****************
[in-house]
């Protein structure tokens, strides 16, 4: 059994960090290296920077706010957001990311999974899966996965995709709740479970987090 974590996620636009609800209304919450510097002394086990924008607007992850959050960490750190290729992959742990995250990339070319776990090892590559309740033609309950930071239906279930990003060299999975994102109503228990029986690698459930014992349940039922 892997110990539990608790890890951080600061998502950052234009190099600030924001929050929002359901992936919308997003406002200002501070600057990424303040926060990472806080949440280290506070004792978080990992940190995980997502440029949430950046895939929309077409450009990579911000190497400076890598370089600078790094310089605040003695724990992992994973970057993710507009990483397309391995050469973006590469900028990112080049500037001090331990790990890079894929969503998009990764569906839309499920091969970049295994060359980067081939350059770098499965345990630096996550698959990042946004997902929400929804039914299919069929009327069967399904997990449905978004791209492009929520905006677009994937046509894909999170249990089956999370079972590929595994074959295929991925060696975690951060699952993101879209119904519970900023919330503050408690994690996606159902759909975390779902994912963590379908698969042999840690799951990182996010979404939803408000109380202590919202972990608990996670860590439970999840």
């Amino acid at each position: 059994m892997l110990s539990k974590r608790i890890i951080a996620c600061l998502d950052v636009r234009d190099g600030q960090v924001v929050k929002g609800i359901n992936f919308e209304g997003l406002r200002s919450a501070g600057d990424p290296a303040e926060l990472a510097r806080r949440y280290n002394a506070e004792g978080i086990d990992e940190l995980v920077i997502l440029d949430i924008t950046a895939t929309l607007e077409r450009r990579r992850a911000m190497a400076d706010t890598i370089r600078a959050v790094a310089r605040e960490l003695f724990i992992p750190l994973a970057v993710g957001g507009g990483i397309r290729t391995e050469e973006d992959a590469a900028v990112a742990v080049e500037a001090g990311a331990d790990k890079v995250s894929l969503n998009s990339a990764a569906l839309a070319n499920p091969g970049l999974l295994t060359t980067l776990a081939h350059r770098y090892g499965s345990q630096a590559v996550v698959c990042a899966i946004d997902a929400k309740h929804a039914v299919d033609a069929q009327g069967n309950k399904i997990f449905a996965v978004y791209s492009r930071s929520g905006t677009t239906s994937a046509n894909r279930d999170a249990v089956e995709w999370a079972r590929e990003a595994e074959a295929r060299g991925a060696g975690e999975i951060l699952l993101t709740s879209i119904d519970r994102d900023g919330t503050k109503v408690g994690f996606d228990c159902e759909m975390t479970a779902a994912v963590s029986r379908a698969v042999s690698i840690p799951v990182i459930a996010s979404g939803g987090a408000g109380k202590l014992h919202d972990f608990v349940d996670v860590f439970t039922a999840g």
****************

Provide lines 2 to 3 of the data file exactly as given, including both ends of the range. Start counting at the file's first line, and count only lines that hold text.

């Protein structure tokens, strides 16, 4: 059994960090290296920077706010957001990311999974899966996965995709709740479970987090 974590996620636009609800209304919450510097002394086990924008607007992850959050960490750190290729992959742990995250990339070319776990090892590559309740033609309950930071239906279930990003060299999975994102109503228990029986690698459930014992349940039922 892997110990539990608790890890951080600061998502950052234009190099600030924001929050929002359901992936919308997003406002200002501070600057990424303040926060990472806080949440280290506070004792978080990992940190995980997502440029949430950046895939929309077409450009990579911000190497400076890598370089600078790094310089605040003695724990992992994973970057993710507009990483397309391995050469973006590469900028990112080049500037001090331990790990890079894929969503998009990764569906839309499920091969970049295994060359980067081939350059770098499965345990630096996550698959990042946004997902929400929804039914299919069929009327069967399904997990449905978004791209492009929520905006677009994937046509894909999170249990089956999370079972590929595994074959295929991925060696975690951060699952993101879209119904519970900023919330503050408690994690996606159902759909975390779902994912963590379908698969042999840690799951990182996010979404939803408000109380202590919202972990608990996670860590439970999840």
């Amino acid at each position: 059994m892997l110990s539990k974590r608790i890890i951080a996620c600061l998502d950052v636009r234009d190099g600030q960090v924001v929050k929002g609800i359901n992936f919308e209304g997003l406002r200002s919450a501070g600057d990424p290296a303040e926060l990472a510097r806080r949440y280290n002394a506070e004792g978080i086990d990992e940190l995980v920077i997502l440029d949430i924008t950046a895939t929309l607007e077409r450009r990579r992850a911000m190497a400076d706010t890598i370089r600078a959050v790094a310089r605040e960490l003695f724990i992992p750190l994973a970057v993710g957001g507009g990483i397309r290729t391995e050469e973006d992959a590469a900028v990112a742990v080049e500037a001090g990311a331990d790990k890079v995250s894929l969503n998009s990339a990764a569906l839309a070319n499920p091969g970049l999974l295994t060359t980067l776990a081939h350059r770098y090892g499965s345990q630096a590559v996550v698959c990042a899966i946004d997902a929400k309740h929804a039914v299919d033609a069929q009327g069967n309950k399904i997990f449905a996965v978004y791209s492009r930071s929520g905006t677009t239906s994937a046509n894909r279930d999170a249990v089956e995709w999370a079972r590929e990003a595994e074959a295929r060299g991925a060696g975690e999975i951060l699952l993101t709740s879209i119904d519970r994102d900023g919330t503050k109503v408690g994690f996606d228990c159902e759909m975390t479970a779902a994912v963590s029986r379908a698969v042999s690698i840690p799951v990182i459930a996010s979404g939803g987090a408000g109380k202590l014992h919202d972990f608990v349940d996670v860590f439970t039922a999840g």